On July 13, 2016, the ATF changed the Rules that had been in place for decades regarding the transfers of NFA/Title II weapons. The new Rules eliminated the requirement that a chief law enforcement officer (CLEO) sign off on an individual’s ATF application before it could be submitted to the ATF. Many people saw that as a win, as it makes it much easier to buy or sell NFA weapons without a gun trust. But things aren’t always as cut and dried as they seem.
NFA and gun trusts before July 13, 2016
Since most CLEOs in Florida wouldn’t sign off on the ATF application, individuals who wished to transfer an NFA weapon created gun trusts to legally bypass that requirement. While using a gun trust expedited the transfer of NFA weapons, it didn’t allow prohibited persons to access such weapons since NICS instant background checks were still done before the weapon left the dealer’s store. Also, the trustee was legally responsible for making sure all persons associated with the trust (grantor, trustees, beneficiaries) were not prohibited by federal or state laws from possessing firearms.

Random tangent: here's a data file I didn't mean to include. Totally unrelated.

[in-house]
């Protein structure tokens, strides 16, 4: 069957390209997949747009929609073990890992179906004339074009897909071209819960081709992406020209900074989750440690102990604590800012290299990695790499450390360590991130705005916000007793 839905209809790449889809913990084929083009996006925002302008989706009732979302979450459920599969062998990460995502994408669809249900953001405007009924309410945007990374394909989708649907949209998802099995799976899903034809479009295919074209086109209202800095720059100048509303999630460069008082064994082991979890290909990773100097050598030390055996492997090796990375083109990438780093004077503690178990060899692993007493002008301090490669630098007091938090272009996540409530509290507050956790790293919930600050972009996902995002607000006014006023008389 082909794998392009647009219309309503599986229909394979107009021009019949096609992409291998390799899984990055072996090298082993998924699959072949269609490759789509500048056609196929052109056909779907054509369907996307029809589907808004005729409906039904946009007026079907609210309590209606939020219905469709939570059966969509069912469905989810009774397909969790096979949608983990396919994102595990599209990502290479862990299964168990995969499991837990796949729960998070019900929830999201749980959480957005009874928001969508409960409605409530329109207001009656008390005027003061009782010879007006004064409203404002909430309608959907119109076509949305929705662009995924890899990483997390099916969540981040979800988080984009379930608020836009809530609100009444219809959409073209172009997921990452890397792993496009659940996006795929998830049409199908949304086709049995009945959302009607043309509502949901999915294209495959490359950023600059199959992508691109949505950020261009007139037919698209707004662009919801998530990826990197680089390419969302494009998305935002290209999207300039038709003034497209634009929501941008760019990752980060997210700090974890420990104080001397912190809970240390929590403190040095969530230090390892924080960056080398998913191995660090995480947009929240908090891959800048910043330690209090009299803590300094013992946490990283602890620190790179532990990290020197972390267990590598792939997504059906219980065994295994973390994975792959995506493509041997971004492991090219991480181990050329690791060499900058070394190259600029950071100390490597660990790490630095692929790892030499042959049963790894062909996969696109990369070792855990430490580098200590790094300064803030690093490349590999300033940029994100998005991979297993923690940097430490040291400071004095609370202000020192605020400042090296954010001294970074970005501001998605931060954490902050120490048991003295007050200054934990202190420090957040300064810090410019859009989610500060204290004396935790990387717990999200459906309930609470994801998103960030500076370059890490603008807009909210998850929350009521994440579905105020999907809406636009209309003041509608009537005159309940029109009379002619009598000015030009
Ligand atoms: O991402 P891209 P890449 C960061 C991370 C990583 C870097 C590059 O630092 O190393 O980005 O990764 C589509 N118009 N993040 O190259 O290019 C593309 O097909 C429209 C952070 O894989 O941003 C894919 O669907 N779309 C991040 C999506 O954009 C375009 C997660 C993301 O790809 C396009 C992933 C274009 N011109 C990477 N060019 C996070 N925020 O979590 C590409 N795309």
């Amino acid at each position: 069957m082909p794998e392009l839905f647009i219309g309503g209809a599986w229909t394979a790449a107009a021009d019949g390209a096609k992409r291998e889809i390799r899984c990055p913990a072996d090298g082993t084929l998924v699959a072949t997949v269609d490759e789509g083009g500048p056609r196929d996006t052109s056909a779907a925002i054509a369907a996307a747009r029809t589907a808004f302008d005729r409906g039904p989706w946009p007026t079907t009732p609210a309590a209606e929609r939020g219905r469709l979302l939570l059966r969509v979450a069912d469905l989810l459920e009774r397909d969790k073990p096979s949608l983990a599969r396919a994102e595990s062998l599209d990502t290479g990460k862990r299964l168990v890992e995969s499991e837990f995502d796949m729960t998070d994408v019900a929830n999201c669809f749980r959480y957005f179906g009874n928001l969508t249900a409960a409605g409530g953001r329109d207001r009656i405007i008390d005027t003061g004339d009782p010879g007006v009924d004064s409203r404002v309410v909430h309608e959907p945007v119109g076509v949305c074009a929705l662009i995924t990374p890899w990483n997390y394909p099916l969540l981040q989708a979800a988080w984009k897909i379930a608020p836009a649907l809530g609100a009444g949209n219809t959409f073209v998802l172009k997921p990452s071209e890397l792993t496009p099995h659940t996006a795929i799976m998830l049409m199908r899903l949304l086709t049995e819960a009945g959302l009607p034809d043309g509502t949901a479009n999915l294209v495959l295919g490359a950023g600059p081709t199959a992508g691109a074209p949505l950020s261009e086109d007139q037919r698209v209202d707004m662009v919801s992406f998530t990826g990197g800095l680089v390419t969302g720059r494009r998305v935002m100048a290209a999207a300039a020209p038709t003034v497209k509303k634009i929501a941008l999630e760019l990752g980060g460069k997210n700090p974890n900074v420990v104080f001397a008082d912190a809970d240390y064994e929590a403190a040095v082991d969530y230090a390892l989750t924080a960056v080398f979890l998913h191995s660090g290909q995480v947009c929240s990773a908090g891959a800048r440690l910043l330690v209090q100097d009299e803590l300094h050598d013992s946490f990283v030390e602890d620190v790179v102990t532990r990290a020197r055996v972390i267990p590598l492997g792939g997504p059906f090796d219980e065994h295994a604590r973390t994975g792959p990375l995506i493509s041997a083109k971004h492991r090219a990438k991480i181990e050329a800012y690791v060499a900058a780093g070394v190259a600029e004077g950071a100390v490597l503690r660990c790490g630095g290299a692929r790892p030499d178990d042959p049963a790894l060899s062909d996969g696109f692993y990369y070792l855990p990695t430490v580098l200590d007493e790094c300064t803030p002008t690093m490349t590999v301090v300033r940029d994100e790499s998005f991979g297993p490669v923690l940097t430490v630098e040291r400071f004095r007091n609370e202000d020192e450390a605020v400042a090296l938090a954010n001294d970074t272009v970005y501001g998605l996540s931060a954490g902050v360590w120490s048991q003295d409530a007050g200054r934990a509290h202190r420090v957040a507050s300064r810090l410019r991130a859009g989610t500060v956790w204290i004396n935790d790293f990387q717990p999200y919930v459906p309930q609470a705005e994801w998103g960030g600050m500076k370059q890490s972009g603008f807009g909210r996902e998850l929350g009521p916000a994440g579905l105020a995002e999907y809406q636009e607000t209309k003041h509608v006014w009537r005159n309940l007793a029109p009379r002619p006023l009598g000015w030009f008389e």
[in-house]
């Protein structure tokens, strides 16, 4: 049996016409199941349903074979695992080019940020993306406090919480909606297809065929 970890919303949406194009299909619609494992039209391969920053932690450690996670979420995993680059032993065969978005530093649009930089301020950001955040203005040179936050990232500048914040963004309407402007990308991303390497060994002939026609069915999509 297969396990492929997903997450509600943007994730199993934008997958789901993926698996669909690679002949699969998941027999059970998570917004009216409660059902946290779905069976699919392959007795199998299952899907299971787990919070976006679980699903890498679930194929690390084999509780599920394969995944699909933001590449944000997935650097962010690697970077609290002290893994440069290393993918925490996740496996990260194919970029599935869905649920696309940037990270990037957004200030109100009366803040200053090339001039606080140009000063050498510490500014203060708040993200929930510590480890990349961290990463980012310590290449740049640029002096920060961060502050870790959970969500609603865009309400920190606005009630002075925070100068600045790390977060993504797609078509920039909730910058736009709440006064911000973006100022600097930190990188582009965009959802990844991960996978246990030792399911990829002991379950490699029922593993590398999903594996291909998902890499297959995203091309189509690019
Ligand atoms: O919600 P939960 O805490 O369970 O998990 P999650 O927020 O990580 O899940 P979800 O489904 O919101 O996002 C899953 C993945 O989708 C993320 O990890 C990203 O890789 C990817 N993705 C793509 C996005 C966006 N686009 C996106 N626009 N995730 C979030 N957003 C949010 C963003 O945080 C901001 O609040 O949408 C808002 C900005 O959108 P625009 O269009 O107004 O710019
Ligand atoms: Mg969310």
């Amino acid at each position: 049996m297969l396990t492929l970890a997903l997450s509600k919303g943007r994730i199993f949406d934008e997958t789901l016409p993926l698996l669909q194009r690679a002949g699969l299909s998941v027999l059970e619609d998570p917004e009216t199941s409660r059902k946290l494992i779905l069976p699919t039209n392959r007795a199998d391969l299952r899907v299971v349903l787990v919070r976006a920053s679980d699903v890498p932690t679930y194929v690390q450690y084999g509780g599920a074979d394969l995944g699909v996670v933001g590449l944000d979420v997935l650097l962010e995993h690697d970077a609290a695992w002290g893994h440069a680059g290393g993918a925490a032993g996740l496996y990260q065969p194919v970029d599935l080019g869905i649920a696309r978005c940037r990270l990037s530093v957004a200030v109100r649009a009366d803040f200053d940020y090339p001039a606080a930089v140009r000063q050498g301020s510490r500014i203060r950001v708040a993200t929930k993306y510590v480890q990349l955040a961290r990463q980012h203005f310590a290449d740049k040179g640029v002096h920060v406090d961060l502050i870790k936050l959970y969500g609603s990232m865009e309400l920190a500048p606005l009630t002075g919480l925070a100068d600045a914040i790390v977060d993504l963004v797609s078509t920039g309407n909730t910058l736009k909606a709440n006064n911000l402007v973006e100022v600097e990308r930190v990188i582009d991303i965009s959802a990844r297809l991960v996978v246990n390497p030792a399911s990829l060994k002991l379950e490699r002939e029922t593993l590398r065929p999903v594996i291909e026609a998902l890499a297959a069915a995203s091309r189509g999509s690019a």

NFA and gun trusts now
Today, an individual can transfer an NFA weapon by completing the ATF application, submitting a copy by mail to her CLEO (although Florida has a law prohibiting government officials from creating lists of any sort pertaining to gun ownership), and then submitting the ATF application, fingerprint cards, and a passport photo to the ATF.
A trustee of a gun trust must complete the ATF application, but will also need to have every “Responsible Person” associated with the trust complete a new ATF form. The trustee must submit a copy of all the ATF forms by mail to her CLEO, and then submit a copy of the entire gun trust, all that ATF paperwork, PLUS fingerprint cards and passport photos for every Responsible Person to the ATF.
Whoa! That’s potentially a lot of paperwork, time, and money.
Why a gun trust is still valuable